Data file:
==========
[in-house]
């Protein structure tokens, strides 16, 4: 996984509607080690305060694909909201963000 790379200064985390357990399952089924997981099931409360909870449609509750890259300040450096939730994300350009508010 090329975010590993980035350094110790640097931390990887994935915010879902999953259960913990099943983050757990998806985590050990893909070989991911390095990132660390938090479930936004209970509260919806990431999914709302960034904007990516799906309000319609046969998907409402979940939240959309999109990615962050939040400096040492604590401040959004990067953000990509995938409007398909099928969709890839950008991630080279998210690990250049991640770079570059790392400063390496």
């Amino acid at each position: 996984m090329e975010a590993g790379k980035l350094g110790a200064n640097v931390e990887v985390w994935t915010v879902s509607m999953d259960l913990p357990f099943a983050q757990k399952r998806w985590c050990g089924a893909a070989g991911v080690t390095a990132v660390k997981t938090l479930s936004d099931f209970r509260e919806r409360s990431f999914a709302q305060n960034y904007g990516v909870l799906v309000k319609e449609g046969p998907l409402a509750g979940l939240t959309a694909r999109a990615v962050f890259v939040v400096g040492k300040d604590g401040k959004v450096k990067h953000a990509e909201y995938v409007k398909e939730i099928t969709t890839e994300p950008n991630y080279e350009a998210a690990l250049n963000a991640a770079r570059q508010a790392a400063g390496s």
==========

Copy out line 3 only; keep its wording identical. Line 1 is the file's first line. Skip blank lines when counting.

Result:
């Amino acid at each position: 996984m090329e975010a590993g790379k980035l350094g110790a200064n640097v931390e990887v985390w994935t915010v879902s509607m999953d259960l913990p357990f099943a983050q757990k399952r998806w985590c050990g089924a893909a070989g991911v080690t390095a990132v660390k997981t938090l479930s936004d099931f209970r509260e919806r409360s990431f999914a709302q305060n960034y904007g990516v909870l799906v309000k319609e449609g046969p998907l409402a509750g979940l939240t959309a694909r999109a990615v962050f890259v939040v400096g040492k300040d604590g401040k959004v450096k990067h953000a990509e909201y995938v409007k398909e939730i099928t969709t890839e994300p950008n991630y080279e350009a998210a690990l250049n963000a991640a770079r570059q508010a790392a400063g390496s």